Tuesday, July 14, 2009

The Future of Business is Small

In the past, companies had to be big because they had to in order to stay organized. Communications and transportation technologies were slow and expensive, so they needed a hierarchical chain of command to maximize efficiency. You can't have an open discussion about an important business decision very well via snail mail.

Another reason bigger used to be better is that there were fewer competitors and they were mostly producing physical objects of some sort. If you sold 100 widgets a day, you could beat out the guy selling 10 widgets a day on sheer scale, because there wasn't much possibility for differentiation of the products. They just had to work.

But now, product differentiation and company flexibility matter a lot more.

The number of businesses has increased vastly, therefore, the number of choices have increased with it. All those choices have made a crowded marketplace, and it seems to me that people are less and less satisfied with a product just being a good deal. They want the product to stand out, to have good design, to meet some special niche need, and on top of that, they also want it to be cheap and they want it to work. When a product stands out it gives people a reason to not have to sort through every last boring alternative to see which one is marginally better.

Think of Apple for example. Mac computers cost more on average than their PC counterparts, but people still buy them. Why? They perform the same tasks as a PC but they do it with style. They are fun to use as works of art themselves, not just a means to some end.

I'm sure a lot of people will say, "You're just describing the luxury market, nothing has really changed." This is part true, but I think that we shouldn't underestimate the momentous shift caused by the internet. Before, branding was an expensive thing, you had to pay for advertising which was really expensive. Now, any company can make a snazzy looking product and advertise and brand it themselves online for much cheaper. We're seeing a branding arms race. People want to be a part of a community and companies want communities formed around their products. The internet is enabling this to happen to a greater and greater extent.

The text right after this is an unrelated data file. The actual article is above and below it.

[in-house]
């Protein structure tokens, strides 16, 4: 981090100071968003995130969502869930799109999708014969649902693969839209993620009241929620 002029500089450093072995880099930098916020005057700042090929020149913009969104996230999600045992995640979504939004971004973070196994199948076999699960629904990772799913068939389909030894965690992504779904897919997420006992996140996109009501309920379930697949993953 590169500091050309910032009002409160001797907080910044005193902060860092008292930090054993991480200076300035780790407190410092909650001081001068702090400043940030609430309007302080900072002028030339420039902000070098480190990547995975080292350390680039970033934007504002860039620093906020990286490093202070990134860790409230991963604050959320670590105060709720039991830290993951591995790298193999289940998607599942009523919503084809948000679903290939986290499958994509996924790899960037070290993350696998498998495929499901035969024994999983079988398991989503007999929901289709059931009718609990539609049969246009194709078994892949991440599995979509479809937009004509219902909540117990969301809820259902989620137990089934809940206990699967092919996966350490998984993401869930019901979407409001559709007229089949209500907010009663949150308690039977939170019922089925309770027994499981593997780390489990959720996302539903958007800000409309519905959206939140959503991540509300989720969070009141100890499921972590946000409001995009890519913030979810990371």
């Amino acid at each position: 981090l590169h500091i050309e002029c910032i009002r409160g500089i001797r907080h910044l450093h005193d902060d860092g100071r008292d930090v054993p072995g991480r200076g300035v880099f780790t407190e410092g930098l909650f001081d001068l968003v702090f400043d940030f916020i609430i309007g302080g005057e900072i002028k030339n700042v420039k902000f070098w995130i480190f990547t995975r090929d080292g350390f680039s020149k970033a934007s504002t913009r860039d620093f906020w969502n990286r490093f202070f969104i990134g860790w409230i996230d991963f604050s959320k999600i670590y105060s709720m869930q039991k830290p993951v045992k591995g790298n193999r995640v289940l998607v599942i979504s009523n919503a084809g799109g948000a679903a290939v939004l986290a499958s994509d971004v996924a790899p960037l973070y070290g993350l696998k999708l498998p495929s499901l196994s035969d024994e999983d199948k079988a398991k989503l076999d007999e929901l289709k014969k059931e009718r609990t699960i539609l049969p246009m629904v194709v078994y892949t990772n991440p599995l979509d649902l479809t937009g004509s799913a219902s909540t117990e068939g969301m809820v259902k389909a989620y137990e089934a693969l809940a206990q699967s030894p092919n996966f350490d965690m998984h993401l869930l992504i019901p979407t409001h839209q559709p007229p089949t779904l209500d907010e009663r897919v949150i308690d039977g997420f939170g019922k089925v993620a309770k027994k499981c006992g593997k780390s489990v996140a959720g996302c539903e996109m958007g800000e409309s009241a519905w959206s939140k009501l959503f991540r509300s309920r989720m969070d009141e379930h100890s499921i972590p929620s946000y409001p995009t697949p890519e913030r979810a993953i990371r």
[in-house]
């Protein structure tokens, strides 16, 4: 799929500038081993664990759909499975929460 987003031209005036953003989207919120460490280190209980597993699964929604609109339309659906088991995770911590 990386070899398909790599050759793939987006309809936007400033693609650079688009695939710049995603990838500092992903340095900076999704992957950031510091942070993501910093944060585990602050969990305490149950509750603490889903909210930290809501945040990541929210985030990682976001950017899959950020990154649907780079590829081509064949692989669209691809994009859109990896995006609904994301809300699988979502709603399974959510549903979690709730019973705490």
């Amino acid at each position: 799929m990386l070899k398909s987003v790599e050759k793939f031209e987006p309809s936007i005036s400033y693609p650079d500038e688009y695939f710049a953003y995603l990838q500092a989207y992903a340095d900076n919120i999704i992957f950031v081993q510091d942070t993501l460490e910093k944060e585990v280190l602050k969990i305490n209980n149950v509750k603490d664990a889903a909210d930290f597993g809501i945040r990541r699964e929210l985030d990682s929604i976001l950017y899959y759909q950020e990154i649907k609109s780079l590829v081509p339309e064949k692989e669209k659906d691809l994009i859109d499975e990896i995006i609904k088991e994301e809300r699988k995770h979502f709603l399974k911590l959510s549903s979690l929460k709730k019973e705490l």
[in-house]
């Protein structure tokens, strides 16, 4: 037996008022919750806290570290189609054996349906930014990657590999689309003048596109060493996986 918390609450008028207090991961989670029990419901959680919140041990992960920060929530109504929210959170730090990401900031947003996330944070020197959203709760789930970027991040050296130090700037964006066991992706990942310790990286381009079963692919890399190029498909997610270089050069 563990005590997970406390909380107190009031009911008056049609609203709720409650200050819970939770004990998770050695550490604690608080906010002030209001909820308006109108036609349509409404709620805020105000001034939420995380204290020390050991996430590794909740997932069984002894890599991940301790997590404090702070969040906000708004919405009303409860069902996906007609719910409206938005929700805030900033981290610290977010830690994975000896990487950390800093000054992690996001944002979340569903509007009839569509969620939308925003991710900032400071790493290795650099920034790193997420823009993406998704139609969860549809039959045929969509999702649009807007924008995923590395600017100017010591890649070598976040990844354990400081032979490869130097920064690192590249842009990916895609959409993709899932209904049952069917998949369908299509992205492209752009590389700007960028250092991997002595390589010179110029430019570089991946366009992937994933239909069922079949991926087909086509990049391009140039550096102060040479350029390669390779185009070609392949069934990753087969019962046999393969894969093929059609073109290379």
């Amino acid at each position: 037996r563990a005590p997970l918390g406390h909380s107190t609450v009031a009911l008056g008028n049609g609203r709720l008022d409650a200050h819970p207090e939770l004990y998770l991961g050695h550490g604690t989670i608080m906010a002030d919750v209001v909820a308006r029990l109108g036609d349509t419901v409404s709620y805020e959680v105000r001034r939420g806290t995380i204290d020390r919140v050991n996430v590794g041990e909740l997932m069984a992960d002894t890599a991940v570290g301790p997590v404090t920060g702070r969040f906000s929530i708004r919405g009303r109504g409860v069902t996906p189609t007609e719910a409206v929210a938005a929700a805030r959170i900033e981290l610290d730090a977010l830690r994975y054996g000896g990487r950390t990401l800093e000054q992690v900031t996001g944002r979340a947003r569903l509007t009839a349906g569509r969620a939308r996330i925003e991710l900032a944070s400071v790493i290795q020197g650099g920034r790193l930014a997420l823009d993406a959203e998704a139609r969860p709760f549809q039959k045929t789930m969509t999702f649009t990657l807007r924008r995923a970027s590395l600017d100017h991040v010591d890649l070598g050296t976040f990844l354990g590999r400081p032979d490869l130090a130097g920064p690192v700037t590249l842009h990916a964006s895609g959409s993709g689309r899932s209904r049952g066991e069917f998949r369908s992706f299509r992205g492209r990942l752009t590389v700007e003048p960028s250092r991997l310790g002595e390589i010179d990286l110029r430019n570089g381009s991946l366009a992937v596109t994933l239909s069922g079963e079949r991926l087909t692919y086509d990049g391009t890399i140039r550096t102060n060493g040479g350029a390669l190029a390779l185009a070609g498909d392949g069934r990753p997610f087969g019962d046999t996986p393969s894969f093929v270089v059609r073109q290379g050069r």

So back to my initial thesis, that the future of business is small. The reason I think we'll start to see a trend toward leaner business is that people are starting to reject mass-advertising. Friends are much more trustworthy than some marketer. With the internet, it is becoming easier to rely on real connections with people we trust to make purchasing decisions. I'm describing businesses that are more like movements. They are smaller and more flexible, so they can always outpace their bigger rivals when the markets shift. They'll be able to stay on top of trends. They'll have a more loyal customer base. They can get in touch with suppliers through similar social networks, rather than the traditional good-ole-boy network. These suppliers can come from anywhere in the world.

The global market is getting a lot more competitive, and the products that stand out, and are made by lean companies will win.


  1. I agree to some extent. I'd love to be some kind of neo-artisan. Some things scale very well, and for those things, the future is small. Niche products, and products that can 'stand on the shoulders of giants' can be produced and sold on a small scale. Everyone is happier. Some guy makes wine, and has a following of people that pay him for the privledge to drink it. Another makes software. But who makes steel beams? Who ships sea containers? Who makes microchips? These things require tremendous amounts of investment, and will likely always be big. Perhaps there is a downward spiral of diminishing profits in many 'big' sectors, but that doesn't mean that they are getting small. I think the future is small only if you don't consider the rest of the supply chain. Consider the CrunchPad. The guy that started the blog Techcrunch decided that he could make money with a start up that produced one product, a little tablet that you can surf the web on. On face, he's a small firm. He fits all the stereotypes of a born global, innovative, value-added, synnergistic member of the 'information economy.'But what about the firm he contracts to build the CrunchPad? They're BIG.

  2. I definitely agree. I didn't really think about all the back-end B2B type products that just need to be produced as commodities on massive quantities of scale.

    Michael Arrington's CrunchPad is going to be awesome.